New MRI research concludes that needling acupuncture points causes specific brain patterns associated with the treatment of specific diseases. Investigators compared two acupuncture points on the foot with a nearby sham acupuncture point. They discovered that the true acupuncture points consistently elicited specific brain responses in regions associated with their Traditional Chinese Medicine (TCM) medical indications and functions for therapeutic effects.
Acupuncture ModelAcupuncture points LR3 (Taichong) and ST44 were compared with a sham point located between the two points. MRI scans revealed that LR3 uniformly stimulates specific regions of the cerebrum as does acupuncture point ST44. Although physically located in close proximity, each acupuncture point elicited its own, unique fMRI response in the brain. The researchers note that, “Acupuncture at adjacent acupoints elicits distinct cerebral activation patterns, and those specific patterns might be involved in the mechanism of the specific therapeutic effects of different acupoints.”
The researchers noted that LR3 and ST44 stimulated distinct brain response patters and also shared some common areas of cerebral activation. Unique to LR3 was its stimulation of the middle occipital gyrus, an area related to the visual cortex. Acupuncture point LR3, although located on the foot, is traditionally indicated for the treatment of eye disorders within the Traditional Chinese Medicine system. The researchers note that this MRI finding is not isolated to this study. Other research also finds visual cortex activation elicited by needling foot acupuncture points that are specifically indicated for the treatment of eye disorders.
LR3 also activated the medial frontal gyrus, superior parietal lobe, thalamus and the limbic system. These areas are associated with the physiological processes of both pain and paralysis. LR3, according to TCM theory, is indicated for the treatment of pain and paralysis. The researchers note that, “The results confirmed the view that therapeutic
effects of acupuncture may work through the central nervous system pathway.”
The study notes that Traditional Chinese Medicine indications for acupuncture point ST44 are for the treatment of toothaches, sore throat, stomachache, swelling and pain of the foot. MRI imaging demonstrated that ST44 activated areas of the brain associated with pain processing: superior and inferior frontal gyrus, secondary somatosensory area. The researchers note that, “Our results provide supplementary neuroimaging evidence for the existence of acupoint specificity.”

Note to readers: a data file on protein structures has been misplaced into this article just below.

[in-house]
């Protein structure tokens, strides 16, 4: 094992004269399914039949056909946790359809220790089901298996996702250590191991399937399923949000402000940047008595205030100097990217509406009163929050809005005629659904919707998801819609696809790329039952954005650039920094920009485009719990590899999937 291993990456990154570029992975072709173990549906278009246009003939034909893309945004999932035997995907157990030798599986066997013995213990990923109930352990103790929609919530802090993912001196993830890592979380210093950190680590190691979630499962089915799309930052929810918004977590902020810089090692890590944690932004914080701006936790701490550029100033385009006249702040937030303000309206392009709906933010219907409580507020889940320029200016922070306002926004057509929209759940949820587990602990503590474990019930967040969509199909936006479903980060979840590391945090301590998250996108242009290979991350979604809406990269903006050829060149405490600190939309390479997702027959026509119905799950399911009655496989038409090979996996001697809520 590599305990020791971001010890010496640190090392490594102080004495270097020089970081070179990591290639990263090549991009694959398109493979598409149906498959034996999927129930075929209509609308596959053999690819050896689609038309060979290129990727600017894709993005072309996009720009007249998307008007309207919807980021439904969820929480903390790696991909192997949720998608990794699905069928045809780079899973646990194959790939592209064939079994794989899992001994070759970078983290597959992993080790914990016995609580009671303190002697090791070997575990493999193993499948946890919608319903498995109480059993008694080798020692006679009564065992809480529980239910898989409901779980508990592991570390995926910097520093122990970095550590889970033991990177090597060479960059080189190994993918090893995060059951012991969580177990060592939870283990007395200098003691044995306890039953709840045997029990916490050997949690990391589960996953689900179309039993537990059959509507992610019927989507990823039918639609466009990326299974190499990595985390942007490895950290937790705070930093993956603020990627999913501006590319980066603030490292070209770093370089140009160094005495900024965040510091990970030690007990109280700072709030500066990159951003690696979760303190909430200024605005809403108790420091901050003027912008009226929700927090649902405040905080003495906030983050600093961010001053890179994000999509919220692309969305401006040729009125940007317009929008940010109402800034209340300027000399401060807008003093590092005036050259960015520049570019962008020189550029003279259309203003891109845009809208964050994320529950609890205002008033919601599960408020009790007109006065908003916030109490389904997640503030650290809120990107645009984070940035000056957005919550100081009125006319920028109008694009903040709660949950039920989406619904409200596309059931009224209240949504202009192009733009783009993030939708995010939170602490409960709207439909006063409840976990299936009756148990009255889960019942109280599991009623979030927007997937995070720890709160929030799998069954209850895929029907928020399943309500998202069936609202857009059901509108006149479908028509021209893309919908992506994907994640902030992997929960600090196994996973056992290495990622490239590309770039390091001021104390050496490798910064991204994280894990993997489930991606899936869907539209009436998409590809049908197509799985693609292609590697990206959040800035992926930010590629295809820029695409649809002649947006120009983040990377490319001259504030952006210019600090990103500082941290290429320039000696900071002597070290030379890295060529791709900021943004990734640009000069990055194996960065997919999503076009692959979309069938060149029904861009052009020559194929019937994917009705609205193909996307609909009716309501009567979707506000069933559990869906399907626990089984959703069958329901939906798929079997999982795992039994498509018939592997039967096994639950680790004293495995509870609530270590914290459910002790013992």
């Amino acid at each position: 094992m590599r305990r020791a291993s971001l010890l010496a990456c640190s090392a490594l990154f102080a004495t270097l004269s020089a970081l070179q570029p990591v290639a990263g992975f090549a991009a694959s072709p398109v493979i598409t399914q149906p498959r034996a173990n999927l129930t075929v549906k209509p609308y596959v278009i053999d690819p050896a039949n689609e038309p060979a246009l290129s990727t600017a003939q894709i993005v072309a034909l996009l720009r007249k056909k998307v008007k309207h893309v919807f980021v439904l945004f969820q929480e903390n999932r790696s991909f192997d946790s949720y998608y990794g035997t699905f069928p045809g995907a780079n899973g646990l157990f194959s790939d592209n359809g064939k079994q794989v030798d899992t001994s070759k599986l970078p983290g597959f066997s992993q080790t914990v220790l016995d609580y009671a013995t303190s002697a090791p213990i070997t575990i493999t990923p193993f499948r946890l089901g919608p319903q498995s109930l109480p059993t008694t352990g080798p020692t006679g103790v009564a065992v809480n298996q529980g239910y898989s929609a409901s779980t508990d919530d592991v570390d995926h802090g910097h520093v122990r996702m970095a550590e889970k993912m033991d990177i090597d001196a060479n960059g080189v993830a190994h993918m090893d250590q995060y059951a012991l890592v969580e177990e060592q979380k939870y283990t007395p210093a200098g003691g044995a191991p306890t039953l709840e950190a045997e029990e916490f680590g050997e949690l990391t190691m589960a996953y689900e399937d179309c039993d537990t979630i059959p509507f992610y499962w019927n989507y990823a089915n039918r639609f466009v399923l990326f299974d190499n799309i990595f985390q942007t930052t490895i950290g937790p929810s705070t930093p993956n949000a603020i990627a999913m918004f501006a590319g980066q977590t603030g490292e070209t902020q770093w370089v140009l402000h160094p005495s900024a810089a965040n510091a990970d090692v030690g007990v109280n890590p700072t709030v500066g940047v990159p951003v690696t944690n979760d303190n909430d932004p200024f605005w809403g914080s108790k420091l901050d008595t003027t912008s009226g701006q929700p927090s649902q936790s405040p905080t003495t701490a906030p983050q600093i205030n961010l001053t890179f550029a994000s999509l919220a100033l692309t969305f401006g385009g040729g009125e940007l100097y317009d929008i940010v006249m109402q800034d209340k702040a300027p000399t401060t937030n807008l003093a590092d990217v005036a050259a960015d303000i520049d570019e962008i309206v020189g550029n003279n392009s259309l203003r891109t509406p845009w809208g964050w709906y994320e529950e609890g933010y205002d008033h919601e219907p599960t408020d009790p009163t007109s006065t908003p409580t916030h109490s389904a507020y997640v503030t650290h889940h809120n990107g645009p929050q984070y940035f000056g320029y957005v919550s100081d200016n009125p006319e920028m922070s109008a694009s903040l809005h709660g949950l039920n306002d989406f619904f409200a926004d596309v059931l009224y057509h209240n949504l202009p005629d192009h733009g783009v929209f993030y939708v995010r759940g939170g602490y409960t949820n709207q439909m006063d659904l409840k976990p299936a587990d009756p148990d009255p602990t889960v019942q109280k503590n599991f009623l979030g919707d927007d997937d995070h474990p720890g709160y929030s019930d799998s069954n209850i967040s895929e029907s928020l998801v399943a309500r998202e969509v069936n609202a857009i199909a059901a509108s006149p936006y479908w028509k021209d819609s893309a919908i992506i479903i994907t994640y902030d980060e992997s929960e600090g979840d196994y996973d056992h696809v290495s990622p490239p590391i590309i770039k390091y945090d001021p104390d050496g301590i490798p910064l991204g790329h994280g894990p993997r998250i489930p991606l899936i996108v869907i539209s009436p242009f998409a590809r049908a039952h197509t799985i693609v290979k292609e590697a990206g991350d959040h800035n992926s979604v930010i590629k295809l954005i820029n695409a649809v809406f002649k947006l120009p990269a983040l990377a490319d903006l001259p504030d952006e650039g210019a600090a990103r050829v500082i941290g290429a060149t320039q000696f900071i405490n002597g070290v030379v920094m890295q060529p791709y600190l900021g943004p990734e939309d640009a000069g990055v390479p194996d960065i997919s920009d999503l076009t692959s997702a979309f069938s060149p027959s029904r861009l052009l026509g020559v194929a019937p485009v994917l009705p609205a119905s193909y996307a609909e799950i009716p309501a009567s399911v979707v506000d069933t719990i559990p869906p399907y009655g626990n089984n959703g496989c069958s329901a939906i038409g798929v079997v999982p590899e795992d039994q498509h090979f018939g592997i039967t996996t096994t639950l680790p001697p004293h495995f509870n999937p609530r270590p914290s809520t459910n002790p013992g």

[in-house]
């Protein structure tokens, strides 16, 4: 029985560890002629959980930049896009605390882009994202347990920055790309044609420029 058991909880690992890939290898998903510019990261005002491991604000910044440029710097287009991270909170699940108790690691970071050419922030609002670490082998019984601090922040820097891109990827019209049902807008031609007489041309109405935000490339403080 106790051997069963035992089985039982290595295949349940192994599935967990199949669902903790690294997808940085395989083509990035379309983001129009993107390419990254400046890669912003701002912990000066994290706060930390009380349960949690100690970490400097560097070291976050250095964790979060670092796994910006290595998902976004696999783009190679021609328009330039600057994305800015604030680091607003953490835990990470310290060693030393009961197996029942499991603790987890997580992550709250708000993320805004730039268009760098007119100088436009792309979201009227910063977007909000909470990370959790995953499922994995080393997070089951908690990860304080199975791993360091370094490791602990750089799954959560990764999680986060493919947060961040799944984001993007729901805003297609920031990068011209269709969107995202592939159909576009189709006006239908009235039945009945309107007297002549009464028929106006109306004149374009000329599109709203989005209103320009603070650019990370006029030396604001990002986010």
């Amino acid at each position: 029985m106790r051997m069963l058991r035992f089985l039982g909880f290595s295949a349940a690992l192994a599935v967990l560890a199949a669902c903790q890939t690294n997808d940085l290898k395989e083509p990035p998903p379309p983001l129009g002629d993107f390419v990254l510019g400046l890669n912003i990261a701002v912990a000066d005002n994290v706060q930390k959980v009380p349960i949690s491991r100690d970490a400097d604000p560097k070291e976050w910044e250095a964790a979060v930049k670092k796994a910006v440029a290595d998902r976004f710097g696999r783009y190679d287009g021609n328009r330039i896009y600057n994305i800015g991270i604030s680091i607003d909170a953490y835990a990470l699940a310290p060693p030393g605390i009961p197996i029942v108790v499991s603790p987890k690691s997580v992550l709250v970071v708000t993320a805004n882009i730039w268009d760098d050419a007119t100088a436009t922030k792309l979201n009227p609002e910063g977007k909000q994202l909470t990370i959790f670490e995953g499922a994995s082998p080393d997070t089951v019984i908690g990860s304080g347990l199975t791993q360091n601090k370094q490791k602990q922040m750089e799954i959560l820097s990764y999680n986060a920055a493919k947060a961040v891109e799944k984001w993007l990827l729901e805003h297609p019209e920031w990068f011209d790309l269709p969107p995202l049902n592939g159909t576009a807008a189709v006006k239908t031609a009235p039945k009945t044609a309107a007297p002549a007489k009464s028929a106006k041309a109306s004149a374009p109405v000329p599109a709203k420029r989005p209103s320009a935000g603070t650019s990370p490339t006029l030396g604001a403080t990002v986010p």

This investigation concurs with another recent finding. Researchers concluded that acupuncture points CV12 and UB32 specifically stimulate the heart, stomach and intestines consistent with their TCM indications and functions. The study used electrogastrogram and HRV readings to verify the results. Another related MRI study of acupuncture points TB5 (Waiguan), GB34 (Yanglingquan) and GB20 (Fengchi) finds that these acupuncture points traditionally used for the treatment of migraines activate specific brain regions associated with pain reductions. PET-CT neuroimaging revealed that acupuncture “induce(s) different cerebral glucose metabolism changes in pain-related brain regions and reduce(s) intensity of pain” for patients with migraines.
A wealth of recent MRI research has measured acupuncture point specificity. University of California School of Medicine (Irvine) researchers analyzed MRI based acupuncture studies and concluded that, “Recent evidence shows that stimulation of different points on the body causes distinct responses in hemodynamic, fMRI and central neural electrophysiological responses.” The MRI findings demonstrated that “stimulation of different sets of acupoints leads to disease-specific neuronal responses, even when acupoints are located within the same spinal segment.” The culmination of this research helps us to gain greater understanding as to the mechanisms by which acupuncture exerts its effective actions.
Liu, Hua, Jian-Yang Xu, Lin Li, Bao-Ci Shan, Bin-Bin Nie, and Jing-quan Xue. "fMRI Evidence of Acupoints Specificity in Two Adjacent Acupoints." Evidence-Based Complementary and Alternative Medicine 2013 (2013).
Minagawa, Munenori, Yasuzo Kurono, Tatsuyo Ishigami, Atsushi Yamada, Toshinori Kakamu, Ryoichi Akai, and Junichiro Hayano. "Site-specific organ-selective effect of epifascial acupuncture on cardiac and gastric autonomic functions." Autonomic Neuroscience (2013).
A PET-CT study on specificity of acupoints through acupuncture treatment on migraine patients. Jie Yang1, Fang Zeng1, Yue Feng1,Li Fang1, Wei Qin2, Xuguang Liu1, Wenzhong Song3, Hongjun Xie3 , Ji Chen1, Fanrong Liang1.
Point specificity in acupuncture. Chinese Medicine 2012, 7:4 doi:10.1186/1749-8546-7-4. Emma M Choi, Fang Jiang, John C Longhurst.
Susan Samueli Center for Integrative Medicine, Department of Medicine, School of Medicine, University of California, Irvine CA.